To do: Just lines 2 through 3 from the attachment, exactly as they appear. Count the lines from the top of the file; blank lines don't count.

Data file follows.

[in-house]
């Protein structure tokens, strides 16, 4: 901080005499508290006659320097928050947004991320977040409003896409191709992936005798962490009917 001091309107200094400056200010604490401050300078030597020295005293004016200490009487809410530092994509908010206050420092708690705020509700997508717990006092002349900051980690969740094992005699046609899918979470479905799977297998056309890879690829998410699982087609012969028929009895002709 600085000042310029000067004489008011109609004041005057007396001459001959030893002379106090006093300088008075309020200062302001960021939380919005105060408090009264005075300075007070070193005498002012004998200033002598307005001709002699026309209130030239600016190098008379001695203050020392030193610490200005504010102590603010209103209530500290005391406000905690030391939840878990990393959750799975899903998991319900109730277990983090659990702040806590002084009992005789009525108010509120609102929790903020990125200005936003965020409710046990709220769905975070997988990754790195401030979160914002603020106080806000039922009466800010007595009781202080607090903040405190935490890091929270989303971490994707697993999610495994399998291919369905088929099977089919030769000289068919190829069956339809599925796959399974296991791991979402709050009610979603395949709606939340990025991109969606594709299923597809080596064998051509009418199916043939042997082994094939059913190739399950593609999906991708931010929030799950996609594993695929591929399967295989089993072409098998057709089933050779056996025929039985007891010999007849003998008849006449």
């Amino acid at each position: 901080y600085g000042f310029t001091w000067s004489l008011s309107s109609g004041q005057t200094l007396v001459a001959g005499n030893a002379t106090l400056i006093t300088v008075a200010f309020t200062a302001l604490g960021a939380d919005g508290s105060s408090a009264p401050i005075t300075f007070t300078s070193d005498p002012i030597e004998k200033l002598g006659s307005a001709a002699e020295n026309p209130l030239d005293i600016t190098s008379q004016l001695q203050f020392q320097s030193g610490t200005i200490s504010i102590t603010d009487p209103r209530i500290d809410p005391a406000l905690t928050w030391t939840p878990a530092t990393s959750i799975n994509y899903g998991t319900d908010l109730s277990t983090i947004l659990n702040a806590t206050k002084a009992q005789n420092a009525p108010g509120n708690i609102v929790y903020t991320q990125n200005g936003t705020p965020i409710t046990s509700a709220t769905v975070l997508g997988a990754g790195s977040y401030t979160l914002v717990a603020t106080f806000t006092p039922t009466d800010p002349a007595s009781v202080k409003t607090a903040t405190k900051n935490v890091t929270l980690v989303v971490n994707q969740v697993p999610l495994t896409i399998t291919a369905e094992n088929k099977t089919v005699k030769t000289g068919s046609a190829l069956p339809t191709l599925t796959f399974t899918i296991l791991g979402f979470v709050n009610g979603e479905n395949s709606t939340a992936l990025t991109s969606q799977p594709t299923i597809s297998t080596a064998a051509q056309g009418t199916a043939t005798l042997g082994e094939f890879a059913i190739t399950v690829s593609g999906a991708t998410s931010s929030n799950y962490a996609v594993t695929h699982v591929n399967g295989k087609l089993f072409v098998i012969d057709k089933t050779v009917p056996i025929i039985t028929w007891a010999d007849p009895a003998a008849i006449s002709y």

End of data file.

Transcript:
């Protein structure tokens, strides 16, 4: 901080005499508290006659320097928050947004991320977040409003896409191709992936005798962490009917 001091309107200094400056200010604490401050300078030597020295005293004016200490009487809410530092994509908010206050420092708690705020509700997508717990006092002349900051980690969740094992005699046609899918979470479905799977297998056309890879690829998410699982087609012969028929009895002709 600085000042310029000067004489008011109609004041005057007396001459001959030893002379106090006093300088008075309020200062302001960021939380919005105060408090009264005075300075007070070193005498002012004998200033002598307005001709002699026309209130030239600016190098008379001695203050020392030193610490200005504010102590603010209103209530500290005391406000905690030391939840878990990393959750799975899903998991319900109730277990983090659990702040806590002084009992005789009525108010509120609102929790903020990125200005936003965020409710046990709220769905975070997988990754790195401030979160914002603020106080806000039922009466800010007595009781202080607090903040405190935490890091929270989303971490994707697993999610495994399998291919369905088929099977089919030769000289068919190829069956339809599925796959399974296991791991979402709050009610979603395949709606939340990025991109969606594709299923597809080596064998051509009418199916043939042997082994094939059913190739399950593609999906991708931010929030799950996609594993695929591929399967295989089993072409098998057709089933050779056996025929039985007891010999007849003998008849006449």
């Amino acid at each position: 901080y600085g000042f310029t001091w000067s004489l008011s309107s109609g004041q005057t200094l007396v001459a001959g005499n030893a002379t106090l400056i006093t300088v008075a200010f309020t200062a302001l604490g960021a939380d919005g508290s105060s408090a009264p401050i005075t300075f007070t300078s070193d005498p002012i030597e004998k200033l002598g006659s307005a001709a002699e020295n026309p209130l030239d005293i600016t190098s008379q004016l001695q203050f020392q320097s030193g610490t200005i200490s504010i102590t603010d009487p209103r209530i500290d809410p005391a406000l905690t928050w030391t939840p878990a530092t990393s959750i799975n994509y899903g998991t319900d908010l109730s277990t983090i947004l659990n702040a806590t206050k002084a009992q005789n420092a009525p108010g509120n708690i609102v929790y903020t991320q990125n200005g936003t705020p965020i409710t046990s509700a709220t769905v975070l997508g997988a990754g790195s977040y401030t979160l914002v717990a603020t106080f806000t006092p039922t009466d800010p002349a007595s009781v202080k409003t607090a903040t405190k900051n935490v890091t929270l980690v989303v971490n994707q969740v697993p999610l495994t896409i399998t291919a369905e094992n088929k099977t089919v005699k030769t000289g068919s046609a190829l069956p339809t191709l599925t796959f399974t899918i296991l791991g979402f979470v709050n009610g979603e479905n395949s709606t939340a992936l990025t991109s969606q799977p594709t299923i597809s297998t080596a064998a051509q056309g009418t199916a043939t005798l042997g082994e094939f890879a059913i190739t399950v690829s593609g999906a991708t998410s931010s929030n799950y962490a996609v594993t695929h699982v591929n399967g295989k087609l089993f072409v098998i012969d057709k089933t050779v009917p056996i025929i039985t028929w007891a010999d007849p009895a003998a008849i006449s002709y």